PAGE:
That humane, noble sentiment, as well as his military prowess, is the reason there are statues of Lee from Virginia to Texas, and schools named after him all the way (until recently) to San Diego. It was a Republican President and Union officer of the Civil War, William McKinley, who ordered the federal government to maintain Confederate graves as “a tribute to American valor.” It was a Unionist Republican Secretary of War William Howard Taft who authorized a Confederate memorial at Arlington Cemetery. It was a Unionist Republican President Theodore Roosevelt who said that Lee was “without any exception the very greatest of all the great captains that the English-speaking peoples have brought forth.”
It seems like only yesterday that Americans understood the Civil War to be our national Iliad with worthy heroes on both sides. It was President Dwight David Eisenhower, the man who sent troops to ensure the integration of the public schools in Little Rock, who kept a portrait of Lee in his office. It was Ken Burns, a liberal documentarian, who not so very long ago allowed the great historian Shelby Foote to express his admiration for Nathan Bedford Forrest — and on PBS no less.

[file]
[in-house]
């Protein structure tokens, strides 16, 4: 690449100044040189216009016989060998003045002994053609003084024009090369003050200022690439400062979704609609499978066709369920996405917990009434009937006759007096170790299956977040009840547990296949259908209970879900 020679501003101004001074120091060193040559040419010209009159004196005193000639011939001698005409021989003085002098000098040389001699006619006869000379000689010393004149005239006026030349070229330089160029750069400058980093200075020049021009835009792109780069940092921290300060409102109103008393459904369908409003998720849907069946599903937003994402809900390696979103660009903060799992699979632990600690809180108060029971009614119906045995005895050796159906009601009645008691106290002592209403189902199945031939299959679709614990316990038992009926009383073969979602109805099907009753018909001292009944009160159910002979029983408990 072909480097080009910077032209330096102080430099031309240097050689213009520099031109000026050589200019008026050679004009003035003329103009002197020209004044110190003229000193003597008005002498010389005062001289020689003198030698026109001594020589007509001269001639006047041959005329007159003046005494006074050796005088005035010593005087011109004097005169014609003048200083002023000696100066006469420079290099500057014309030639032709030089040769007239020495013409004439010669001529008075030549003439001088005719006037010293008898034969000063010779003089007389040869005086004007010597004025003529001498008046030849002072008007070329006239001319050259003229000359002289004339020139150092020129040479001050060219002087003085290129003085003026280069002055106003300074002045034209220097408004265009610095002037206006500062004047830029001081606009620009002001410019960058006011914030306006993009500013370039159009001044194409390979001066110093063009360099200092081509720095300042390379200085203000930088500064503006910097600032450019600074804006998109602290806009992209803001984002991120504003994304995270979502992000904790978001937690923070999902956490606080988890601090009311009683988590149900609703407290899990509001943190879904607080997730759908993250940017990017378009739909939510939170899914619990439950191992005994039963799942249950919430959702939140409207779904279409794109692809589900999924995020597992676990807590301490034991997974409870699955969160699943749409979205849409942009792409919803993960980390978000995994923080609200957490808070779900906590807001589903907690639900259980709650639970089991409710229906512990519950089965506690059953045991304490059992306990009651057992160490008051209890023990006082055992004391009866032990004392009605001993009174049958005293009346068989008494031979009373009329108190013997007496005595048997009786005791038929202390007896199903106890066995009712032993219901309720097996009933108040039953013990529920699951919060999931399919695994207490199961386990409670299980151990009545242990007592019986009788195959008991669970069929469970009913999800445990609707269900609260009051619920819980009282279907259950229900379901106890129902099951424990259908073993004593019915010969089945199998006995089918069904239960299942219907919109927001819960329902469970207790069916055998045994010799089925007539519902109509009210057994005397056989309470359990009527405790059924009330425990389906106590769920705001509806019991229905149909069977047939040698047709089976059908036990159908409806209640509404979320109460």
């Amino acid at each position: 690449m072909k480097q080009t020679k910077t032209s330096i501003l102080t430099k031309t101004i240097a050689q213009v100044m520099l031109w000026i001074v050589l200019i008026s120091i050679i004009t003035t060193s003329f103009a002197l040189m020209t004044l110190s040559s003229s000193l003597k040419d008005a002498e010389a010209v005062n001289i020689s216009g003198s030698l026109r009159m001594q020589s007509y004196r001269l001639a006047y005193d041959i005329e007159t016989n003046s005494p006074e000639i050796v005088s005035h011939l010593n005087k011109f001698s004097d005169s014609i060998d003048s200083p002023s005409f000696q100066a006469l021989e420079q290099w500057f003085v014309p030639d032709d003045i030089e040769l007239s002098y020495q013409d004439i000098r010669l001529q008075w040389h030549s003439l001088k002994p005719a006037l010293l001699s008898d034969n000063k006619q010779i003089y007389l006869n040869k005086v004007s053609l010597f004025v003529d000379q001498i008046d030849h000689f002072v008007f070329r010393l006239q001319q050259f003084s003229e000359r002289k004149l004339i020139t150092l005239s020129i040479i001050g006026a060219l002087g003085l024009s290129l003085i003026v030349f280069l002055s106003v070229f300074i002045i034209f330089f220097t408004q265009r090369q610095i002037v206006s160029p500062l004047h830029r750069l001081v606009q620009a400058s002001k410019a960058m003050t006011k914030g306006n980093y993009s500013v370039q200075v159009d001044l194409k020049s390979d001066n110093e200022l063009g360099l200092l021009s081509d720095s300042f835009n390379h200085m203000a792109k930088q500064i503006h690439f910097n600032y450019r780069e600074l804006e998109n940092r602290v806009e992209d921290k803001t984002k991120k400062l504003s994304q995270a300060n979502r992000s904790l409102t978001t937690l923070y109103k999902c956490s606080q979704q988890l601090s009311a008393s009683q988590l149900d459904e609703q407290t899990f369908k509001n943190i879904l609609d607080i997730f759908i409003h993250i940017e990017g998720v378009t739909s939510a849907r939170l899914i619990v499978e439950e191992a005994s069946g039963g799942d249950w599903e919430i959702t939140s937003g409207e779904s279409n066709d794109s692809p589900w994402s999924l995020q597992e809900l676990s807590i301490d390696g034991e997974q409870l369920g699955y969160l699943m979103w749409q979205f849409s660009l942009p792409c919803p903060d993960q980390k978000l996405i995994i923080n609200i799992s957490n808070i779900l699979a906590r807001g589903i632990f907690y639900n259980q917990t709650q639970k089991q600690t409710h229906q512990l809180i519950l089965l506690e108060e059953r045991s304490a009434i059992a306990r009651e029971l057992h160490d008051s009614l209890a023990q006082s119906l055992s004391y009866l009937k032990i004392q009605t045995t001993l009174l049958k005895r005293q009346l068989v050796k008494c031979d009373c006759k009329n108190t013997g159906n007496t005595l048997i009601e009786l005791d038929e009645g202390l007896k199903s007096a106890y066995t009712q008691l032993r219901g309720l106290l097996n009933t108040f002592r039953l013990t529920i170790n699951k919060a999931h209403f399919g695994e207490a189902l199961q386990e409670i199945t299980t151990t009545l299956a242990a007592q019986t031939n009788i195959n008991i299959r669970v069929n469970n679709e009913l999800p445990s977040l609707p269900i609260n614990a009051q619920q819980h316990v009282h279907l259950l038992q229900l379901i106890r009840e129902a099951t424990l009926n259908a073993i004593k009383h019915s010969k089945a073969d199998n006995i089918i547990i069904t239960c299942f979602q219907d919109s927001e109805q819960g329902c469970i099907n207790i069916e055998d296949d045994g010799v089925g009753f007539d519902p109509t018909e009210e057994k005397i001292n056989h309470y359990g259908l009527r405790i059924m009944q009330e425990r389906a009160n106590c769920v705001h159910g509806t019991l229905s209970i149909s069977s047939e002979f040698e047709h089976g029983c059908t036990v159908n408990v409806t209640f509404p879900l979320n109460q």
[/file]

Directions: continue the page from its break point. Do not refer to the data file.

We’ve come a long way since then, and it’s not a good way. The so-called myth of the Lost Cause is far less of a myth than is the Landrieu version, the liberal myth of America’s past being one long litany of crimes in need of correction. James Burnham once encapsulated liberalism as the ideology that justifies and makes palatable the “suicide of the West.” Landrieu, and the new war on the Confederacy (which can be extended to the war on Andrew Jackson or the disparagement of the slave-holding founding fathers), is in his own small way advancing the domestic version. And it’s a pity that so many “conservatives” are willing to be his useful idiots.